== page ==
Segmented Turning by WDK™

Segmented Turning™Project Design Tips


Design your first segmented project in 5 minutes with the Segmented Project Planner. Plus free plans, hints&tips, wood costs and more.
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Designing a Segmented ProjectDesigning a Project

Translating the Design into Cutting InstructionsTranslating the Design into Cutting Instructions

Cutting SegmentsCutting Segments

Gluing and Clamping RingsGluing and Clamping Rings

Flattening Segmented RingsFlattening Rings

Gluing up the Segmented ProjectGluing up the Project

When you lay out a segmented project, you have three basic choices for how to orient the grain of the wood. The grain can run axially (like a barrel stave), radially, or circumferentially. Here’s what you can expect from each one.

Grain Orientation

Cutting Characteristics

Visible Look

How to Improve Cutting

Axial

Very smooth; little sanding required

Flat grain

Hard to improve upon

Radial

Tending to tear or gouge the wood

Stubbly

Frequent tool sharpening

Circumferential

Alternately smooth and chipped

Lots of highlights that change with viewing angle

Use fine grain woods; Increase number of segments in a ring; Sand a lot


One way to add interest in a project is to introduce thin rings of different color woods. This can be done very simply or you can get very fancy and sort of ‘paint’ a mosaic type of picture or even use the scroll saw to create segment designs. If you do a thin layer of a single wood type, it will be a lot easier if you begin by gluing it to the wood for its neighboring ring (make a sandwich) and then cut the segments. It wastes a little wood but the joints are much better and it's oh so much easier. If you launch off into the mosaic type of thing, then there is nothing to do but go at one ring at a time. Just be sure to true up the face of each layer as it is glued onto the project.

Sandwich Glue-up

If you want to add some vertical details in a ring, just pick a width and decrease the size of each segment so that the circumference of the ring is reduced by the total width of all the vertical pieces. When it’s all glued together the completed ring will be of the proper size. Or, just tell the Segmented Project Planner to place vertical spacers and set their width. The program will make the segment size adjustments for you.

Vertical Spacers in a Segmented Ring

Somewhere in the design process, you will have to come up with a side/profile view of it. You can do this with a simple drafting program (no, it doesn’t have to be nearly as fancy as AutoCAD) or you can sketch it on a sheet of quad lined paper. Then decide on the layers and mark off the wall thickness needed for each layer. The picture below is a sample of what I have produced in the way of a drawing:

Sample Bowl Profile Drawing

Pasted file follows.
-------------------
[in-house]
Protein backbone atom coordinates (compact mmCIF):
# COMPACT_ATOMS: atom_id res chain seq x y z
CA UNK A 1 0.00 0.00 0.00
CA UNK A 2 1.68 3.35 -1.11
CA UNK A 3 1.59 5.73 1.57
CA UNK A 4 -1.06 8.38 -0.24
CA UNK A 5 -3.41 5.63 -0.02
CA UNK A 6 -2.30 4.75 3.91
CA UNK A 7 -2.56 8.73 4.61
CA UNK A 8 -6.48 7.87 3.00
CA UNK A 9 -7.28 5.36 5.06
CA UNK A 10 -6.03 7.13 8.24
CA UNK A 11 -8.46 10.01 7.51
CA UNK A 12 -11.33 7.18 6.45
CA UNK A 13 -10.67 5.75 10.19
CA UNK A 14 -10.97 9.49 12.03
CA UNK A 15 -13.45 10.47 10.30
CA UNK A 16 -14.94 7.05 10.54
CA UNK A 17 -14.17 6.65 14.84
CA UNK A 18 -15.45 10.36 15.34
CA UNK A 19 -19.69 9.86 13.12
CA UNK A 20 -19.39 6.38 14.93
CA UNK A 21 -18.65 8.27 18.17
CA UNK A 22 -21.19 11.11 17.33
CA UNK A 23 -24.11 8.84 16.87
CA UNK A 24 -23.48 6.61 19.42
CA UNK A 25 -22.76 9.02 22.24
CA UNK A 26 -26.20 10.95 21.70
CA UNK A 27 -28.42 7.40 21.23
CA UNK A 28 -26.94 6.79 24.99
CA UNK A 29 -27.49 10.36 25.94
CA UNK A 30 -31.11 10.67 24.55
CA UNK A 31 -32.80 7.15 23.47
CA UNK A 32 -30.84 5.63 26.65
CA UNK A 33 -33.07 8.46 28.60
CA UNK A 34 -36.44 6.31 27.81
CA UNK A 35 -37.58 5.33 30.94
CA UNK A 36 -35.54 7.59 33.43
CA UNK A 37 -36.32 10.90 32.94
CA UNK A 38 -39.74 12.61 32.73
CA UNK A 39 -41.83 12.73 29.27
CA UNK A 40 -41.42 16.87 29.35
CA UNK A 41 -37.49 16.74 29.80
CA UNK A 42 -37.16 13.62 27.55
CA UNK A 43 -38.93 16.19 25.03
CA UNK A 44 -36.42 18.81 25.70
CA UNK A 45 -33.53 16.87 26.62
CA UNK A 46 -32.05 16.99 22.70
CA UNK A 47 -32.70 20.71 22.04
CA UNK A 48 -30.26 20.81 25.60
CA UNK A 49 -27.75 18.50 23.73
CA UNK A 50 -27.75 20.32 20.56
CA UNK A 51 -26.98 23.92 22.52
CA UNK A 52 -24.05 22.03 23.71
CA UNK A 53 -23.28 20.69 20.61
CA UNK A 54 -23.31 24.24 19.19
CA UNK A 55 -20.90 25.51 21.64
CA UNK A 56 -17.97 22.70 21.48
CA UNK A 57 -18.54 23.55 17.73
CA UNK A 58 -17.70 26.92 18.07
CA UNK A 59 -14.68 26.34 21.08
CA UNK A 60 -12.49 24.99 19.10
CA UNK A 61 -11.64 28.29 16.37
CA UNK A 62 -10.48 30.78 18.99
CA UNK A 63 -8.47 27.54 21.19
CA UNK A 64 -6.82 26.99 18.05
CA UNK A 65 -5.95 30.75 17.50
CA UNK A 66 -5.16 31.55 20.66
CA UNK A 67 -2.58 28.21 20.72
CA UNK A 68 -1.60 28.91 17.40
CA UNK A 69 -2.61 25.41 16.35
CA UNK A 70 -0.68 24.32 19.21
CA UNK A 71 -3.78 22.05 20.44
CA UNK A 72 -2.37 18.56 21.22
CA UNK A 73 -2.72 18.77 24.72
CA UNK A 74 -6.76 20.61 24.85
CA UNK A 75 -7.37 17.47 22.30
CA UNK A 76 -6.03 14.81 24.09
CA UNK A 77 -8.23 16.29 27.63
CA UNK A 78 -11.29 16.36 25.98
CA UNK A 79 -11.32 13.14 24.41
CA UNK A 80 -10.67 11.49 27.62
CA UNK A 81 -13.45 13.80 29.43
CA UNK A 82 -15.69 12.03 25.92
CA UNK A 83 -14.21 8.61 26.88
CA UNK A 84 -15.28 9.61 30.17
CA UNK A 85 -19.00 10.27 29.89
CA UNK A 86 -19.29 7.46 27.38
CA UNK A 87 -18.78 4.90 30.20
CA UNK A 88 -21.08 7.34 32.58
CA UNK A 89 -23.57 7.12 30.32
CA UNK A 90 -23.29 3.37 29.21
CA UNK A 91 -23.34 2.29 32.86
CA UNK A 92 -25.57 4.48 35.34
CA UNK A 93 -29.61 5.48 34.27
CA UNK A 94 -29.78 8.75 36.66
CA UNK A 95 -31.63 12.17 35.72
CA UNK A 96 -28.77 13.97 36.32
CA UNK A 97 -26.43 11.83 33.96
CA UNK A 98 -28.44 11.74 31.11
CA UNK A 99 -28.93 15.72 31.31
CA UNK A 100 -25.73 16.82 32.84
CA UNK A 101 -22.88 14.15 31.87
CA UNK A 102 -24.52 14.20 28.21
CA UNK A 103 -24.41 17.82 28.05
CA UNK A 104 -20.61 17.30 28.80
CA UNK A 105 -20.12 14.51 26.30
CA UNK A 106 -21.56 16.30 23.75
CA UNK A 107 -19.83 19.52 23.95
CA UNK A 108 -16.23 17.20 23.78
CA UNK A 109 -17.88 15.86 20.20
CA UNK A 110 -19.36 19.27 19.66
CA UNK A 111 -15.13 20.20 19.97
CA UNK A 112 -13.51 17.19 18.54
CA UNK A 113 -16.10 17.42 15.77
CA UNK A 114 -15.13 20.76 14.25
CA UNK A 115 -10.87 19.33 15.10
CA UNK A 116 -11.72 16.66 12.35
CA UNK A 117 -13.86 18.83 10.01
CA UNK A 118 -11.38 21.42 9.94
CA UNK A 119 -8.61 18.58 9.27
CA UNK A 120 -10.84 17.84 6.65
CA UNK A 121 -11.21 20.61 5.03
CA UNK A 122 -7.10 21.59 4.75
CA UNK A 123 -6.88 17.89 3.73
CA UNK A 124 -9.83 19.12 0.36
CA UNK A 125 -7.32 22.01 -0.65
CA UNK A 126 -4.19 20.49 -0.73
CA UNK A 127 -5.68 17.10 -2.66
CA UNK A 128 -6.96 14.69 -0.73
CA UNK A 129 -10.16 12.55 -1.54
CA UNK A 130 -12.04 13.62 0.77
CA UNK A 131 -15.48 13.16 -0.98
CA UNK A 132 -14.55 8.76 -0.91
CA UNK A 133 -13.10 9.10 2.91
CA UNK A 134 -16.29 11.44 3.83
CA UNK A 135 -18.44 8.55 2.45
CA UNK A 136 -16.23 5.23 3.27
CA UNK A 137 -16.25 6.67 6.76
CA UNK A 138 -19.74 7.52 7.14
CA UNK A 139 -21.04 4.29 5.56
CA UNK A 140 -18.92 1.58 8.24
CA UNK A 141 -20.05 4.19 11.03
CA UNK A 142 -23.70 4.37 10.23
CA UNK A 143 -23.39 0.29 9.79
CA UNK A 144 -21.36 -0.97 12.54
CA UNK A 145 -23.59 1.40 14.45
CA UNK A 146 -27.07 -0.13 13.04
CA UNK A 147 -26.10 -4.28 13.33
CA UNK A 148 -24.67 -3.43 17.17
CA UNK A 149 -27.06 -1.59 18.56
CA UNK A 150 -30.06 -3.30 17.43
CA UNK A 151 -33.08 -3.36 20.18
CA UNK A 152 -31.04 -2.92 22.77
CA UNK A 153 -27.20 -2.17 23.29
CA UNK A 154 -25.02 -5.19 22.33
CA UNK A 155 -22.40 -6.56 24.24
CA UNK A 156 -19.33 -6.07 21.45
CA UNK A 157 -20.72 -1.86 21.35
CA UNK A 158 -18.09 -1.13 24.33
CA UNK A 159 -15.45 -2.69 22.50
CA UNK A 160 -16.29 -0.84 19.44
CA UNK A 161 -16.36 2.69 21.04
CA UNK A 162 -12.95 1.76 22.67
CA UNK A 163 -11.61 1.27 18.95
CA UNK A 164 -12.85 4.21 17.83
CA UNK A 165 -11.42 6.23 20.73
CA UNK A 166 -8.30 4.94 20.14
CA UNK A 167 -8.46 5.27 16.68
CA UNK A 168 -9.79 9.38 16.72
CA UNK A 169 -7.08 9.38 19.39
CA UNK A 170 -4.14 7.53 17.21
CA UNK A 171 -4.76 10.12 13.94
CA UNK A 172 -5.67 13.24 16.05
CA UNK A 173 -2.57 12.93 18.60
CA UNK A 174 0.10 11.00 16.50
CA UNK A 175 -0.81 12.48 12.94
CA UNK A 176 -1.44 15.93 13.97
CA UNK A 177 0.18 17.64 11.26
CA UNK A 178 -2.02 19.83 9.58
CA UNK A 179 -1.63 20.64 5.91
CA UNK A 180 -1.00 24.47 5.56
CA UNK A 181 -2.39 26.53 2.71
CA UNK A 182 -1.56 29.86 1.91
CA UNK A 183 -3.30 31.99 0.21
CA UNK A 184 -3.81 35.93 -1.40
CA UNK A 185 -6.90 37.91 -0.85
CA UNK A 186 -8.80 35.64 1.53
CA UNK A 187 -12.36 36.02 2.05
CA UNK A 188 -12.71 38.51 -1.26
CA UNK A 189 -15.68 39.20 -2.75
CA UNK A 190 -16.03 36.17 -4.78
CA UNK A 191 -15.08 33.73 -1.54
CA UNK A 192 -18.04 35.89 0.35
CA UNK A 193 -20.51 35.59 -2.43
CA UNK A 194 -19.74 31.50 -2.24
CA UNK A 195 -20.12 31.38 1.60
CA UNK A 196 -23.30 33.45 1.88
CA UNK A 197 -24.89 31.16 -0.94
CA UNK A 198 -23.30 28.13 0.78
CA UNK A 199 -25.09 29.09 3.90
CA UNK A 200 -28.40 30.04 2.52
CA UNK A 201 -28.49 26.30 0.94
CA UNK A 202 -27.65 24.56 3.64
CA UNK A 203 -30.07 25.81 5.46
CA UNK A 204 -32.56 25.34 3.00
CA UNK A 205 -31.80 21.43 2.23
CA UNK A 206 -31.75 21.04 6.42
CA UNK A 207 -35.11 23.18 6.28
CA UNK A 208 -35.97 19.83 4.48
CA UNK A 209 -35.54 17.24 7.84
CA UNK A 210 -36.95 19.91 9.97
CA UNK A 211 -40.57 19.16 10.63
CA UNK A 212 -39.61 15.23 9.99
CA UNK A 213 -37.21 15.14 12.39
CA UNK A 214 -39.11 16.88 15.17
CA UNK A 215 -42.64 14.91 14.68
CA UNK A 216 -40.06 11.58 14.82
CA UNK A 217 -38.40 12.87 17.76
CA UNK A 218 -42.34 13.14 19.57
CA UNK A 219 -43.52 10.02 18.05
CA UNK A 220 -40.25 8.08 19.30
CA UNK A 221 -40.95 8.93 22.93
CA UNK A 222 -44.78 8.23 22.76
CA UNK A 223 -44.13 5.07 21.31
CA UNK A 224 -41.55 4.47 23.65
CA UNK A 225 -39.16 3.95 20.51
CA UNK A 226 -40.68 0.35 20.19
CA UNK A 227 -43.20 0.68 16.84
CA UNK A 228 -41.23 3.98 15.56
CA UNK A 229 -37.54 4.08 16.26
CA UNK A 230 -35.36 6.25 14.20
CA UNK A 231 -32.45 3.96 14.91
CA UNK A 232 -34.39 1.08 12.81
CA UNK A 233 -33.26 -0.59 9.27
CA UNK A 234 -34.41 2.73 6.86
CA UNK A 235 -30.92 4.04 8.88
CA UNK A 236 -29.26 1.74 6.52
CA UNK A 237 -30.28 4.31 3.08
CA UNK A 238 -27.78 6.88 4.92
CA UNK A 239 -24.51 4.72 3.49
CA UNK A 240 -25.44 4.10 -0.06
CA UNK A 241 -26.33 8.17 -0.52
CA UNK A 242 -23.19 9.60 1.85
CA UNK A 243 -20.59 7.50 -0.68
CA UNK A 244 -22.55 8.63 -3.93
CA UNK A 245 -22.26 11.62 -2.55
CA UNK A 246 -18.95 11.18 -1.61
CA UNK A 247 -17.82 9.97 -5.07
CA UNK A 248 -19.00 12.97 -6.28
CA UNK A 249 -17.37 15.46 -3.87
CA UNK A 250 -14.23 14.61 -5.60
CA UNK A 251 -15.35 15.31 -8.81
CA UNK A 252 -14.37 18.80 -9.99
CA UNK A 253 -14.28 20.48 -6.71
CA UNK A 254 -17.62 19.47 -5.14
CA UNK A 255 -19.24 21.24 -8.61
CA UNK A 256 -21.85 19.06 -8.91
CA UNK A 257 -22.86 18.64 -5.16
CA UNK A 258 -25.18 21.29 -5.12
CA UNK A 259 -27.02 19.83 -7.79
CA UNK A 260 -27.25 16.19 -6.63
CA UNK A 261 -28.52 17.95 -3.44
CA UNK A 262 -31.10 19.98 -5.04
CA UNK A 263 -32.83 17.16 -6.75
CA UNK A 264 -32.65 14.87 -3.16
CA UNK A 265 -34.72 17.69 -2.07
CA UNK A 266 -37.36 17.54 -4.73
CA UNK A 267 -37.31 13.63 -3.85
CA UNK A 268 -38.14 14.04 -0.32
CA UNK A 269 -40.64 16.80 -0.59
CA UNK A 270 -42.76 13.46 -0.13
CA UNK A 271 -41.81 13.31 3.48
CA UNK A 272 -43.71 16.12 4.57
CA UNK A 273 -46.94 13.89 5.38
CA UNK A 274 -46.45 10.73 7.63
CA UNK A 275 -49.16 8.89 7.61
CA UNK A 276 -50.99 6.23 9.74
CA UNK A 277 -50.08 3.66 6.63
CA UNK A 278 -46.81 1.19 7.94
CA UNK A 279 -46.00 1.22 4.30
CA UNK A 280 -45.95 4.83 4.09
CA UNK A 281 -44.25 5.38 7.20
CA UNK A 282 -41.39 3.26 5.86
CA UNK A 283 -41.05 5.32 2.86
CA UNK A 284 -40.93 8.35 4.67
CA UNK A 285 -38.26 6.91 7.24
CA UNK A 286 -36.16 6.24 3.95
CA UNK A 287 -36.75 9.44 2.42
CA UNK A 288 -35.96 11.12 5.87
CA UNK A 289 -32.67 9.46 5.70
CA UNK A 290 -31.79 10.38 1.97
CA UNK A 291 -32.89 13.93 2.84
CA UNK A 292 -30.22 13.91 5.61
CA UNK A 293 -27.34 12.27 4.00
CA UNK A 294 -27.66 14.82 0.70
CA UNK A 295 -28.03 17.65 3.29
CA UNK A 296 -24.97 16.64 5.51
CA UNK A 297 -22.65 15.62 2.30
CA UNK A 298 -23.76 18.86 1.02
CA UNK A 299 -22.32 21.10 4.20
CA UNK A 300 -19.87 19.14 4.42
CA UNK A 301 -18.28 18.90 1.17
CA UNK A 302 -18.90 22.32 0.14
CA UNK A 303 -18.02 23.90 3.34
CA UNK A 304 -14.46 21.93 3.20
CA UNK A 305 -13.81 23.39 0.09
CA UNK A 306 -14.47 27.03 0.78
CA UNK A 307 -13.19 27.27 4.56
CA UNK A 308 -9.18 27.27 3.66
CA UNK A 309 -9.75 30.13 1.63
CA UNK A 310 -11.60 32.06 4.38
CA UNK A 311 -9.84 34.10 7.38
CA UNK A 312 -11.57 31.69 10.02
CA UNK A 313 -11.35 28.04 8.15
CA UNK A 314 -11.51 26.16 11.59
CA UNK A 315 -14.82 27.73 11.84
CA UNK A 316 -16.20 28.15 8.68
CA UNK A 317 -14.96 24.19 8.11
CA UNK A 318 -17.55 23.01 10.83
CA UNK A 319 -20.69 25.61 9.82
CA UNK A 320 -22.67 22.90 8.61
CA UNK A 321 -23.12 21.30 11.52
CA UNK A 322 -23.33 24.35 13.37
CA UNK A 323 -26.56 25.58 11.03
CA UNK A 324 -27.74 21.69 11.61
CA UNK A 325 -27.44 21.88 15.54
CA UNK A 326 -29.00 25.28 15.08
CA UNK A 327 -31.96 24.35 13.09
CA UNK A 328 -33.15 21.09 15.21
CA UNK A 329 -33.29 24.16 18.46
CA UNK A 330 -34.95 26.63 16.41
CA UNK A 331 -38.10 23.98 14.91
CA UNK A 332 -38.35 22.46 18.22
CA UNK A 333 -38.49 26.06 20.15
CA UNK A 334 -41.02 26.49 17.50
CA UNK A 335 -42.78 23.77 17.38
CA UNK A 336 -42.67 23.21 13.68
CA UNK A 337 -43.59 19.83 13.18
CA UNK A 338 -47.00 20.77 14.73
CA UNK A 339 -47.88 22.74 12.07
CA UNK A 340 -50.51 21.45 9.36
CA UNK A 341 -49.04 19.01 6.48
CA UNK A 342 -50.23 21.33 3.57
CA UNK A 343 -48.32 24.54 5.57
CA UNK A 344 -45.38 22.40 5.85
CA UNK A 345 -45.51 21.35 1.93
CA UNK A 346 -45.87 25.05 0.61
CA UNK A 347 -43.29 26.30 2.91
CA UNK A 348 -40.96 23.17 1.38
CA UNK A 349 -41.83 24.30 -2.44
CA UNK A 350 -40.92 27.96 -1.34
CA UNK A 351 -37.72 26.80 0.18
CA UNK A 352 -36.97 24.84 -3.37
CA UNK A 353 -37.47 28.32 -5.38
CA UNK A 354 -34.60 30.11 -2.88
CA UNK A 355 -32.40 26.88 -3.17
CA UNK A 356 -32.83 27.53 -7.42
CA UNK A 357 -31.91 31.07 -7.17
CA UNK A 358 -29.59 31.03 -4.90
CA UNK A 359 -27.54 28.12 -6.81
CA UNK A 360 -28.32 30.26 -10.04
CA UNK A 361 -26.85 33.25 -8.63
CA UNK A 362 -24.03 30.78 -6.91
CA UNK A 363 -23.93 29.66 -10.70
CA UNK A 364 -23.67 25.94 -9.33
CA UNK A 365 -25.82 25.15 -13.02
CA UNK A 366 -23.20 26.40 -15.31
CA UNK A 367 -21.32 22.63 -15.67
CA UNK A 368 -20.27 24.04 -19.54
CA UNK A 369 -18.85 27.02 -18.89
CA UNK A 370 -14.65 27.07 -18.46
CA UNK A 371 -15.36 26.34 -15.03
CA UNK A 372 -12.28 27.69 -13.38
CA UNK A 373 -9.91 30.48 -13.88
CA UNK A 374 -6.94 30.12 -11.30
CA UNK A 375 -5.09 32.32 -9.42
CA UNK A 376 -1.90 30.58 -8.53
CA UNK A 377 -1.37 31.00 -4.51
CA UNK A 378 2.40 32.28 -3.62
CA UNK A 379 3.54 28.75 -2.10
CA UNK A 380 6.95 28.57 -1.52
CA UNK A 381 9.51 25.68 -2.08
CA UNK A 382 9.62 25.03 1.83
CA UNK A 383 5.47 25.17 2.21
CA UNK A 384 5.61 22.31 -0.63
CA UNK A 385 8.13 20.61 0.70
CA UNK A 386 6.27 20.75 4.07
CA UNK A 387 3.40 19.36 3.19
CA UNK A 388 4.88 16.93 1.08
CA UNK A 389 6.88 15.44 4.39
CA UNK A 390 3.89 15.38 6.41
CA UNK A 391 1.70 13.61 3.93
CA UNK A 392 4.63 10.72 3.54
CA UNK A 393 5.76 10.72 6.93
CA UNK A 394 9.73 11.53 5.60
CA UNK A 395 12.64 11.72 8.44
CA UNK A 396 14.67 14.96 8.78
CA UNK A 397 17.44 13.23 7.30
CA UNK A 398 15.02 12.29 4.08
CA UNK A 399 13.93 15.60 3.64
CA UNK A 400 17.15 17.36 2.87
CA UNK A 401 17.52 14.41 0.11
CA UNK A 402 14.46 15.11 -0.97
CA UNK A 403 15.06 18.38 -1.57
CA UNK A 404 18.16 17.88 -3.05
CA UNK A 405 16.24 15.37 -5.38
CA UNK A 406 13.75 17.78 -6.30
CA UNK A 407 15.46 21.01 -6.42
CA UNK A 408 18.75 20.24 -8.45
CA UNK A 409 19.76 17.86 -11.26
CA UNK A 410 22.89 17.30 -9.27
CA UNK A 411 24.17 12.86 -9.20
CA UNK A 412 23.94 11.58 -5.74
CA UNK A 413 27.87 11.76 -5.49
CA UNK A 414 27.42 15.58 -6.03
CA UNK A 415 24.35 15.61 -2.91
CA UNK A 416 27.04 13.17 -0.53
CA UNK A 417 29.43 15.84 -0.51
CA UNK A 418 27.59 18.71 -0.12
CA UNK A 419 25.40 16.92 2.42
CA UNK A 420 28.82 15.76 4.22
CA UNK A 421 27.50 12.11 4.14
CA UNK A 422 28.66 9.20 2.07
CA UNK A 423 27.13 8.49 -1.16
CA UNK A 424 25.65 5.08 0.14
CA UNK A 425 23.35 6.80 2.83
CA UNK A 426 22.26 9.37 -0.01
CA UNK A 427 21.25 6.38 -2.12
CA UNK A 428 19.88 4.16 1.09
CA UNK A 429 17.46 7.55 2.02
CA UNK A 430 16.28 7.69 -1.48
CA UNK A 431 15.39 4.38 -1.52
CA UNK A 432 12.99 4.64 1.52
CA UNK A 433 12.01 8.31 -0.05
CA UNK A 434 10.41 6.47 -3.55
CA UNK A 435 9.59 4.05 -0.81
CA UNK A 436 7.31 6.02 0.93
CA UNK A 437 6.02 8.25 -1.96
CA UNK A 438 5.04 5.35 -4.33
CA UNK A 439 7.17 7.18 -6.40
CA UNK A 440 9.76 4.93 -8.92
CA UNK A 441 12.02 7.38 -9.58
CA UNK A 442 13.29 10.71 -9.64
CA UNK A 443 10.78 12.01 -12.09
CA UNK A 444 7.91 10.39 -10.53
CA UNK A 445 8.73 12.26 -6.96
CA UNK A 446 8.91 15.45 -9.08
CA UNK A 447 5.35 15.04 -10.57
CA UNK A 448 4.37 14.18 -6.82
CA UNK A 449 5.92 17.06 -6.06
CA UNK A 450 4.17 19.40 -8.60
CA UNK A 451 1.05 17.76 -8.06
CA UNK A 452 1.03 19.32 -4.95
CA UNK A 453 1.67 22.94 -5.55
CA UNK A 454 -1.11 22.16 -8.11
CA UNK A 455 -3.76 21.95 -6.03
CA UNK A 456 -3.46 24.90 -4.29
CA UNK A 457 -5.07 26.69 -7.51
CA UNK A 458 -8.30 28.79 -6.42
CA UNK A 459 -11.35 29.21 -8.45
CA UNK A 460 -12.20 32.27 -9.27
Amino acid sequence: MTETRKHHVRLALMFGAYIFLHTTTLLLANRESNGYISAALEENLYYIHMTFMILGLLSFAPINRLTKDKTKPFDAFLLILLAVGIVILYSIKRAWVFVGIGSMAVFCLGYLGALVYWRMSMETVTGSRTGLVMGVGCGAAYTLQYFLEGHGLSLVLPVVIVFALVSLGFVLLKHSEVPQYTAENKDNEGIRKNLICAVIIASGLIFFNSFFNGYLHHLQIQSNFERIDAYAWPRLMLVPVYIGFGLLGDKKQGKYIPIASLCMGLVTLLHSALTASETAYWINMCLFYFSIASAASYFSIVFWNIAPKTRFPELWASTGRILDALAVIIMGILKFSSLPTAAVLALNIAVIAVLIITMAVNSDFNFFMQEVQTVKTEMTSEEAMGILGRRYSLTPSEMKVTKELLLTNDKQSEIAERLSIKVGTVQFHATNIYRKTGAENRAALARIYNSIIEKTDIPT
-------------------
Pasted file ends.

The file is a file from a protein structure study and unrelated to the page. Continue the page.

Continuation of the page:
But for those of you who have trouble drawing a straight line with a ruler, like me, the Sketch-A-Bowl function of the Segmented Project Planner comes to the rescue. You begin with a simple starter shape and then push/pull at the sides to get the shape you want. Then set the desired project height, width, and layer height and publish a Segmented Project Planner project. Below is an example:

Sketch-A-Bowl; my version of Etch-A-Sketch for Segmented Turning design

Below are two examples of patterns of the sort you can use to adorn your segmented project. You have to do more work but the result can be worthwhile. Both of these required computing the sizes of the different sized segments and, of course, extra miter setups to cut them. Then you have to glue up really thin rings, carefully flatten them, and carefully align them while gluing them together to make the full design. I used the Segment Design feature of the Segmented Project Planner to create both of these designs.

purpleheart slash mosaic pattern globe lamp mosaic pattern

Another way to add details to your project is what I call the "cookie log" approach. You know the sugar cookies you can get for Halloween or Christmas that have an object inside the cookie? You just cut slices and bake them. There's no reason you can't do the same thing with wood. In Tunbridge, England, they've made a real art of it. Just make a log around your simple design and slice it into pieces that are the thickness of your your wall. Then carefully cut the miter on each side of each piece to form the segments. If you run the grain down the log, you'll have to deal with end grain when you turn it. Or you can use wide pieces of wood to make the log to end up with grain that runs down or across the object. The only tricky part of doing all this is making sure that your design is dead center in each segment. Take a look at my Thunderbirds project in the Gallery to get an idea of what a cookie log implementation might look like.



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Page Last Updated: 9/5/2014